Once you submit your spousal or common law partner sponsorship application, you may have second thoughts and change your mind before a decision is made. If this happens, you must write a letter to the IRCC by submitting a web form online requesting a withdrawal of the undertaking. An undertaking can only be canceled if the request is approved by the immigration authorities.

    Length of undertaking

    The sponsor’s obligations start as soon as the undertaking is in effect. If you are sponsoring a spouse, common-law or conjugal partner, the length of undertaking is 3 years from the day the sponsored person becomes a permanent resident.

    Suspension of processing

    If you are involved in any of the situations listed below, IRCC will not process your sponsorship application until a final decision related to the situation is made. These situations include:
    • If your citizenship is in the process of being revoked
    • If you have a removal order
    • If you have not met residency requirements
    • If you have been declared inadmissible to Canada due to security, human or international rights violation or serious criminality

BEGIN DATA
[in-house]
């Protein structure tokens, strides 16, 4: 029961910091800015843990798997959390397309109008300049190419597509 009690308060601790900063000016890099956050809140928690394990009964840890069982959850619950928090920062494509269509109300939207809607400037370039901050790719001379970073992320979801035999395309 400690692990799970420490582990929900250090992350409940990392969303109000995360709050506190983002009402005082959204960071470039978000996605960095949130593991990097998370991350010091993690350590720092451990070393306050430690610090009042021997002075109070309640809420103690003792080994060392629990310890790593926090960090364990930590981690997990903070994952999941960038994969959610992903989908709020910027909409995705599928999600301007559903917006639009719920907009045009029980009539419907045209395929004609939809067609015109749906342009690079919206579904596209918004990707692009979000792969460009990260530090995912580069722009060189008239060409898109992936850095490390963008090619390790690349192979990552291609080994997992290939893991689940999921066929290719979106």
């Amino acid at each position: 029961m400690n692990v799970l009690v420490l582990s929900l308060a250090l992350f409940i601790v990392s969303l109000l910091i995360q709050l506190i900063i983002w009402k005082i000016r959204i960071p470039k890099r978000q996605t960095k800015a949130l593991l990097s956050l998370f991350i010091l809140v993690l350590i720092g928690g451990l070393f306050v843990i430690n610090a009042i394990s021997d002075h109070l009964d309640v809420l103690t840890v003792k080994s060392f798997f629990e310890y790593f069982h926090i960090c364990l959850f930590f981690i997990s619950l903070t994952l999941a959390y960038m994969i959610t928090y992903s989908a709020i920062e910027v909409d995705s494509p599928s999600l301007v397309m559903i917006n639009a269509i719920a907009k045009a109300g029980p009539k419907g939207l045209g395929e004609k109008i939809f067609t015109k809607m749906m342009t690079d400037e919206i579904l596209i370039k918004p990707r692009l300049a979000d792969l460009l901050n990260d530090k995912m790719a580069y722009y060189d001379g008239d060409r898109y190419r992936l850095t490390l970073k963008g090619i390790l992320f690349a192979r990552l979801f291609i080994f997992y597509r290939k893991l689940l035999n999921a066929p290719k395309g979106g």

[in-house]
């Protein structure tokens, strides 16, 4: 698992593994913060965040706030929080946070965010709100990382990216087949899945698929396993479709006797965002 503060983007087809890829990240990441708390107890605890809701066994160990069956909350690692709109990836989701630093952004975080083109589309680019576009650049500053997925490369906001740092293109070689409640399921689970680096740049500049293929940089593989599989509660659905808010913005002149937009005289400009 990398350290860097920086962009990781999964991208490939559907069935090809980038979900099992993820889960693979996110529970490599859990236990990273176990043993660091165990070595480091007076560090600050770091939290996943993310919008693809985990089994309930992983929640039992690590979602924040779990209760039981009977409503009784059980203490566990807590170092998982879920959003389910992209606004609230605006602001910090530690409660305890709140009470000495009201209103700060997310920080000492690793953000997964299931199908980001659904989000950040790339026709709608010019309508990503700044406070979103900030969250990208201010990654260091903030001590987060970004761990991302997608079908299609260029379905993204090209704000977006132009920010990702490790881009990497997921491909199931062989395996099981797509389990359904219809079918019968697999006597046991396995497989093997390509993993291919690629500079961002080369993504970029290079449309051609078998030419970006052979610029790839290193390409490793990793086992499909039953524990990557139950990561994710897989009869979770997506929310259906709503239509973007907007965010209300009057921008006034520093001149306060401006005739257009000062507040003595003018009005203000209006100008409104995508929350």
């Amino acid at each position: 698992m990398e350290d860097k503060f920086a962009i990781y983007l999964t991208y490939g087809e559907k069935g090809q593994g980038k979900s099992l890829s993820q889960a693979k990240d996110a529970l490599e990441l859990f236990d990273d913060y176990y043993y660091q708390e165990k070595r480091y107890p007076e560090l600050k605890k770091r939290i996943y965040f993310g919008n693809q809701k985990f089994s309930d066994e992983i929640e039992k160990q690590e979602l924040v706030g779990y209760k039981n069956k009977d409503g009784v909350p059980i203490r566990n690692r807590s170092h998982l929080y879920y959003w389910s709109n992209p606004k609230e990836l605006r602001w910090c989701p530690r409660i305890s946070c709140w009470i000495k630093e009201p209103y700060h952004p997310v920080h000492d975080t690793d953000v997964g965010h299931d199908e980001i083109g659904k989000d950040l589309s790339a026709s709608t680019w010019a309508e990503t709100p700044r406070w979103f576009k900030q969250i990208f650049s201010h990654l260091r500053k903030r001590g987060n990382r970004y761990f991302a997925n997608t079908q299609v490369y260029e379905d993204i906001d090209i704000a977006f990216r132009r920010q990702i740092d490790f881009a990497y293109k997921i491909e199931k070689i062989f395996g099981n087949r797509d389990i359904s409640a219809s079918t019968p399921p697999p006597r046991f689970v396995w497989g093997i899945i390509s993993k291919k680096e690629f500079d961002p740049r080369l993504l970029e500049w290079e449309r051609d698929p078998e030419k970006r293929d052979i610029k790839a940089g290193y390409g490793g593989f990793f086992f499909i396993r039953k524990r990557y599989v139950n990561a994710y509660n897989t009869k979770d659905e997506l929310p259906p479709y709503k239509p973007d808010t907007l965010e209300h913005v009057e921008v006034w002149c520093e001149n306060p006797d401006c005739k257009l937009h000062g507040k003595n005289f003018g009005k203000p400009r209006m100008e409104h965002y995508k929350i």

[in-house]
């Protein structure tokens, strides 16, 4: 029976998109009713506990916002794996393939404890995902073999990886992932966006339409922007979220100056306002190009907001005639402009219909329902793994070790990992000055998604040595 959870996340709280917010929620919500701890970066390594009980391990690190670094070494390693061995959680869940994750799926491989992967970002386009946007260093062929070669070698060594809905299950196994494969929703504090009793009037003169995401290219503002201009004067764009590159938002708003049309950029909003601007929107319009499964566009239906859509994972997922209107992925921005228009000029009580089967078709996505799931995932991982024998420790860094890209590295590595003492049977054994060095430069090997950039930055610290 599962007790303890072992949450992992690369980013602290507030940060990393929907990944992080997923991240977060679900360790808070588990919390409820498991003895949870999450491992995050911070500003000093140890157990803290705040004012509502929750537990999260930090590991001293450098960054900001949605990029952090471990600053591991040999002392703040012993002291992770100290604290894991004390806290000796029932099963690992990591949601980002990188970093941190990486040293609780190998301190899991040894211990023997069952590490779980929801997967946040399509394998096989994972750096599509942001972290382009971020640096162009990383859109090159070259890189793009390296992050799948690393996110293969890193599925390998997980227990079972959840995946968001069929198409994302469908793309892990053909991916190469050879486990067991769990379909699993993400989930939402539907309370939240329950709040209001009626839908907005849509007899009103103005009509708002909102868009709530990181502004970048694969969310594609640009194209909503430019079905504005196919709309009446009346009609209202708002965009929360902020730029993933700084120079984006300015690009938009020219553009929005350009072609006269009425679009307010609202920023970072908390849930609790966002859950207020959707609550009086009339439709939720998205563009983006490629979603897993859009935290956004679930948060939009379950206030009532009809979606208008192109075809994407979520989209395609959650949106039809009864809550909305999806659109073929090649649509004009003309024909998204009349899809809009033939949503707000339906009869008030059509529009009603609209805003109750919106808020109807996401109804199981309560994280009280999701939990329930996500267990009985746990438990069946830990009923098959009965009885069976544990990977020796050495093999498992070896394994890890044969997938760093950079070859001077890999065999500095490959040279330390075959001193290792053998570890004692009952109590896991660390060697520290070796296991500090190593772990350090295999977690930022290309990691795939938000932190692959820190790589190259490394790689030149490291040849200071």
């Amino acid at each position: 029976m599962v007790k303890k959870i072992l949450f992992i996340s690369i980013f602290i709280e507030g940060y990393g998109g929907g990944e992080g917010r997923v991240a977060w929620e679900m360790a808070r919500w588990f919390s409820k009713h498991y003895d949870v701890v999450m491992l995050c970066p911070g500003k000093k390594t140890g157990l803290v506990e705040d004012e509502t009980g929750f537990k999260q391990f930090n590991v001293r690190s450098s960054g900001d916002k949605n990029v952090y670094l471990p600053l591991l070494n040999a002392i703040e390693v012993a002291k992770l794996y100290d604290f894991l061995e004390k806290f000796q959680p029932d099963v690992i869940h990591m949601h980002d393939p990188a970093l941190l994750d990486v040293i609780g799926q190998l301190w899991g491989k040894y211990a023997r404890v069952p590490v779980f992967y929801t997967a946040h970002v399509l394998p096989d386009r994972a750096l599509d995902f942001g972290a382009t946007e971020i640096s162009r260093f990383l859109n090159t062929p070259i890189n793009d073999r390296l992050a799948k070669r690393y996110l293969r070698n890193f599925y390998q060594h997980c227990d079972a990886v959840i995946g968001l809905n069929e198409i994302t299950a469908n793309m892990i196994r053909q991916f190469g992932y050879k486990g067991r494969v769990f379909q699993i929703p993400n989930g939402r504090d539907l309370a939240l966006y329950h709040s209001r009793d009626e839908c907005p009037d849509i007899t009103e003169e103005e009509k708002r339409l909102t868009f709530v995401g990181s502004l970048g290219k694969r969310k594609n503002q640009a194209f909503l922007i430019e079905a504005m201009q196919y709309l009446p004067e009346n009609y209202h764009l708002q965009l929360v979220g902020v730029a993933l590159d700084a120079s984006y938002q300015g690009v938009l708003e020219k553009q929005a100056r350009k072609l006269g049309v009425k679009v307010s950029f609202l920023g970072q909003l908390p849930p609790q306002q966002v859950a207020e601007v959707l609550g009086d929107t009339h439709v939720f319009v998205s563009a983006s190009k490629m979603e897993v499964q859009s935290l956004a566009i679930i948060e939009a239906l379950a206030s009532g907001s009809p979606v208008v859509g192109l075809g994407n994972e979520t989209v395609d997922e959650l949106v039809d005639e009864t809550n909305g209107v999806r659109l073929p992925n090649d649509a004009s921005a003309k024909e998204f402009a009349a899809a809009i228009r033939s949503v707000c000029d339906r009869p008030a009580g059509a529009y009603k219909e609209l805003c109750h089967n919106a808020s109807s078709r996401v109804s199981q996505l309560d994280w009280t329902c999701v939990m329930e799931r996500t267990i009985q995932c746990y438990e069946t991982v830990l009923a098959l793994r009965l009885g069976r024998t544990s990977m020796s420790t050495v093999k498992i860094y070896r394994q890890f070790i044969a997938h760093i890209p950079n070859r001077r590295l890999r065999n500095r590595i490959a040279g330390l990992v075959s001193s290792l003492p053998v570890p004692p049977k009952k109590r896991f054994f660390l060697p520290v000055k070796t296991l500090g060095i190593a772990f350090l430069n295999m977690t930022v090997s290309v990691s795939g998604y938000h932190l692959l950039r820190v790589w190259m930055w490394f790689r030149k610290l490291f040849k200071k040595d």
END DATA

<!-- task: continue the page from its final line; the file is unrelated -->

• If you’ve been charged with an offence that’s punishable by a maximum prison term of ten years

    If you don’t meet the sponsorship requirements

    If you choose to withdraw your sponsorship application, you will get a refund for the permanent resident visa processing fees as well as any right of permanent resident fees that you may have paid. The sponsored person’s permanent residence application will also be withdrawn so no decision will be made and you will not have a right of appeal. However, you can still reapply at a later date once you fix the issue that may have made you ineligible to be a sponsor. Keep in mind that if you don’t qualify as a sponsor but still go ahead with the application, it is likely to be refused but you will have a right to appeal.

    How does a Common-Law Partner Sponsorship Application Proceed?

    A common-law partner application is a two-part application whereby the Canadian sponsor applies to sponsor and the foreign partner applies for permanent residence. These two aspects will be assessed by the immigration authorities consecutively.

    The application can be made as an outside-Canada application where the foreign partner remains abroad during the application, or it could be made as an in-Canada application, where the Canadian and foreign partner live together in Canada while the application processes. If done an as in-Canada application, the foreign partner can also obtain a work permit while the sponsorship application processes.

    The Law Office of Matthew Jeffery has over 20 years of experience successfully assisting Common-law Partners of Canadians to apply for permanent residence. Please fill out the Family Sponsorship Free Assessment form to see if we can help you sponsor your partner.